Therefore, you must submit, not only because of wrath but also because of your conscience. And for this reason you pay taxes, since the authorities are God’s servants, continually attending to these tasks. Pay your obligations to everyone: taxes to those you owe taxes, tolls to those you owe tolls, respect to those you owe respect, and honor to those you owe honor.

Romans 13:5-7

Also, worth remembering: Jesus was a friend to tax collectors, was criticized for hanging out with tax collectors, had a tax collector for a disciple, and even told a parable where the Pharisee was the bad guy and the tax-collector was the good guy.

Also worth noting: John The Baptist’s advice to tax collectors, 13 He told them, “Don’t collect any more than what you have been authorized.” (Luke 3)

Does the Bible require Christians to pay taxes then? I would say the answer appears to be yes. Does the Bible also require governments to not be unjust or collect excess taxes? I would say the answer to that is a big and hearty yes also. Here’s the million dollar question: What should Christians do when the government is taxing the people to excess? And, unfortunately, I can’t see an answer to that question in the Bible that goes beyond groan and cry out to God for deliverance. Injustice on one party’s part does not usually relieve us of an obligation to obey God…but, I will also admit, that there is a time and a place for a good old fashioned dumping of the tea into the harbor.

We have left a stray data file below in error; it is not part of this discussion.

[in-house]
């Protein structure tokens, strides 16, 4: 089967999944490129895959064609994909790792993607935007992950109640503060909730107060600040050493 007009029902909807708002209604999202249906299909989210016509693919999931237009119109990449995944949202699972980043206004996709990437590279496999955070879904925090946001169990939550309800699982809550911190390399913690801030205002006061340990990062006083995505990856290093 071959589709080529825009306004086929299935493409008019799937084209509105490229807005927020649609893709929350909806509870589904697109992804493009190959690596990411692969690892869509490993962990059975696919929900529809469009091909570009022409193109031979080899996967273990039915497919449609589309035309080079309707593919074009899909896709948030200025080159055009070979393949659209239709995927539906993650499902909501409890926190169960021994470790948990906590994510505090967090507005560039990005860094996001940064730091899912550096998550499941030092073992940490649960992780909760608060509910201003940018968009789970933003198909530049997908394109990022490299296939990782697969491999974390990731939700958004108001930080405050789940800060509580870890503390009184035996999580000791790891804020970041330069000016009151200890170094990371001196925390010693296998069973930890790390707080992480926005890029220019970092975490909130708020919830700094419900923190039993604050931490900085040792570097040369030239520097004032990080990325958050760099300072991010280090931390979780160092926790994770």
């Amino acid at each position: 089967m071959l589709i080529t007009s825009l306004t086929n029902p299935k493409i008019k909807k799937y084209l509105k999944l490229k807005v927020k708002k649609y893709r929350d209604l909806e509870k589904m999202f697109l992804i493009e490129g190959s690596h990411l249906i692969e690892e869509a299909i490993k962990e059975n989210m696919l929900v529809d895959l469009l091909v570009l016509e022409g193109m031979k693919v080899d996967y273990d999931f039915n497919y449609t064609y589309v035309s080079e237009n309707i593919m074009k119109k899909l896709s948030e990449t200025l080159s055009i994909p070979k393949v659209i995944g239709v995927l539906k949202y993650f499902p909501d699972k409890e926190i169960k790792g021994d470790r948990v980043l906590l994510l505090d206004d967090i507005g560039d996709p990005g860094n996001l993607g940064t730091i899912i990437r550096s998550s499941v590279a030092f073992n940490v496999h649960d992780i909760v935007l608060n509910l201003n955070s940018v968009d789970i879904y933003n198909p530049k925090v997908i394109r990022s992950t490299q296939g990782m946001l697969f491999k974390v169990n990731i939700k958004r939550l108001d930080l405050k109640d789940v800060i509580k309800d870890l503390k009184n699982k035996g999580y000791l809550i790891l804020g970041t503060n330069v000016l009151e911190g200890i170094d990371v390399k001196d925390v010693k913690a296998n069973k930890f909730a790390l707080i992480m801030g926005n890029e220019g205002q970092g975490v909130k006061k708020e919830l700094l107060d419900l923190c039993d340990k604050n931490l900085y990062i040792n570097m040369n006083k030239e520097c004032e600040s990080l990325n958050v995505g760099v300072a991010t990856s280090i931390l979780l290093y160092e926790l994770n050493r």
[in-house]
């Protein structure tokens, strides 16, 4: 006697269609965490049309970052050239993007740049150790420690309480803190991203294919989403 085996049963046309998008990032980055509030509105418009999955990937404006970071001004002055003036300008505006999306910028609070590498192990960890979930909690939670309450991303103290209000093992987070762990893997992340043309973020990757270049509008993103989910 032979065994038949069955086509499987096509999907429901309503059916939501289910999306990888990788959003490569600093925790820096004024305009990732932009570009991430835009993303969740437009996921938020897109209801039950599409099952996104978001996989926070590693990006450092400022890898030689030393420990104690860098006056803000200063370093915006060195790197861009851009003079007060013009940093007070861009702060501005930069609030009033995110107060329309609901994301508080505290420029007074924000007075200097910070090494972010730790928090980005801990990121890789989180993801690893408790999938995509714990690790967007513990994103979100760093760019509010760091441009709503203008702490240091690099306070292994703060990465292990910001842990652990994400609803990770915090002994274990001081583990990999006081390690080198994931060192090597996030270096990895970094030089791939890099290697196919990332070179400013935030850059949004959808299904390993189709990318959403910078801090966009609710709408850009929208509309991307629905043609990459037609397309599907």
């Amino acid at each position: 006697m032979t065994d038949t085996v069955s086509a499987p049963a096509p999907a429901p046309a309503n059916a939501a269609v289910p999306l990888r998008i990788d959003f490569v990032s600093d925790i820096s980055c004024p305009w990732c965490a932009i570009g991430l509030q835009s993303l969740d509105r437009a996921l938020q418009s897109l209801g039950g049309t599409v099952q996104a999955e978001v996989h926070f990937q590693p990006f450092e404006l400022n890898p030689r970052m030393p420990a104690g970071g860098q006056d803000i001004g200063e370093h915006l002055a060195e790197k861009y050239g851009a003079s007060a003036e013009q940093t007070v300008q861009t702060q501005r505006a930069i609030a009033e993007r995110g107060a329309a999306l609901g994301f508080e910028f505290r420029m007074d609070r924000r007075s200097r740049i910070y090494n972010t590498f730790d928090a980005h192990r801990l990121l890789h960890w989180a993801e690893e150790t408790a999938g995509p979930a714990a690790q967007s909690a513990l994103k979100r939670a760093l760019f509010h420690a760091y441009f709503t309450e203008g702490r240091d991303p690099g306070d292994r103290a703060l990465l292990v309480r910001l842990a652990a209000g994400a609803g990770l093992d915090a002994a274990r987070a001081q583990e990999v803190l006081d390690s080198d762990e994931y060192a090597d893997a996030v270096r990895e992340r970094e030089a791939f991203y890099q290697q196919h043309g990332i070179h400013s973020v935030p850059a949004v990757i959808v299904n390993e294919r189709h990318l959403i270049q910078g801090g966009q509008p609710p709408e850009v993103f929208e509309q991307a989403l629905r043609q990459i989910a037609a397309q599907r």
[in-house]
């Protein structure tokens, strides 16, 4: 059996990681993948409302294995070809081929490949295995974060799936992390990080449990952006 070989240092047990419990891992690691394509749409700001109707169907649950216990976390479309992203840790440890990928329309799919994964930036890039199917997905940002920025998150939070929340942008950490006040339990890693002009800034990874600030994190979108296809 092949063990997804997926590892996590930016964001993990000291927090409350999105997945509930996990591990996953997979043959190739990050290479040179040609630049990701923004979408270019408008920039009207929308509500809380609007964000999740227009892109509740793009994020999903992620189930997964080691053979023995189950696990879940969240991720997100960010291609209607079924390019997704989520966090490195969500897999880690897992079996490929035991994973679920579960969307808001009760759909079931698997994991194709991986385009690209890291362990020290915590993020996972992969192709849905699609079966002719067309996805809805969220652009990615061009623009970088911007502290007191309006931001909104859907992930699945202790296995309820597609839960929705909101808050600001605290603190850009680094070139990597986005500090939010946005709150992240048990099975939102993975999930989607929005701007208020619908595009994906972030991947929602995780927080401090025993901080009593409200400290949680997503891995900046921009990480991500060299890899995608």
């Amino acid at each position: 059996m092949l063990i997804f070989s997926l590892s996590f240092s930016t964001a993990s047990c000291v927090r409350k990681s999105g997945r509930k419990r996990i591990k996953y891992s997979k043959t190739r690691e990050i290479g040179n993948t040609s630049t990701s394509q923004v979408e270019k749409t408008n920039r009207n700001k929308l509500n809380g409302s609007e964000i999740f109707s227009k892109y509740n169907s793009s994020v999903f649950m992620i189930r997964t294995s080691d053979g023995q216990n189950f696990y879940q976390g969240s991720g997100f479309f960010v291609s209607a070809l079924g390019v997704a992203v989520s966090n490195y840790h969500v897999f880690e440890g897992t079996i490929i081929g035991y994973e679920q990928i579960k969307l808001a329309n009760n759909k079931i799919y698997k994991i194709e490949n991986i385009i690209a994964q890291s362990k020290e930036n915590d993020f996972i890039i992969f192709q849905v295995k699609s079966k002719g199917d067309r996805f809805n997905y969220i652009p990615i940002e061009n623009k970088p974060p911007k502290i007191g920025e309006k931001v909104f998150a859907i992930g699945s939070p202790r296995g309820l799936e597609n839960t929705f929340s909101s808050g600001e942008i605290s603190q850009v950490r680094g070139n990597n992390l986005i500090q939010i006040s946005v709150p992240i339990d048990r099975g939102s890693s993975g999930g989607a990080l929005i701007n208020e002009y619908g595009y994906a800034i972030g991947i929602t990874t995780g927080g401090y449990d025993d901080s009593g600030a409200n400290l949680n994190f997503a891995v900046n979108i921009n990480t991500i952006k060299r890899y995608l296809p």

Next question: How do we pray according to God’s will? Our 1st John 5 passage is going to hit this question square on the head, so let’s go ahead and read it and then discuss.

14 This is the confidence we have before him: If we ask anything according to his will, he hears us.15 And if we know that he hears whatever we ask, we know that we have what we have asked of him.

1 John 5:14-15

So the big question is: How can we know what we ask is God’s will? This is a very tricky question to answer, because so many preachers, teachers and ‘christian’ writers have given some very unbiblical answers to this question. Some teachers say, “It is ALWAYS God’s will to heal you.” I find that absolutely wrong, and for evidence I can point to the fact that no only human person mentioned in the Bible still walks the earth – they are all dead and have stepped into eternal life. Was it God’s will to heal them on this earth? Apparently not. Jesus raised Lazarus from the dead, and yet, a few years later, he died again. It was not God’s will for Lazarus to live forever. The Word says, it is appointed for man to die once. So – unless Jesus comes back in our lifetime, all of us will taste death, and those saved by Jesus will taste glorious LIFE abundantly immediately afterwards. Is it always God’s will to bless somebody with wealth and riches? Well, the Son of Man had no place to lay His head, and some of us might face that too. It is NOT always God’s will to bless us the way we want to be blessed, otherwise Jesus would never have prayed, “nevertheless, not my will, but thine be done.” HOW then do we know that we are praying God’s will? John Piper gives the best answer to that question that I’ve heard: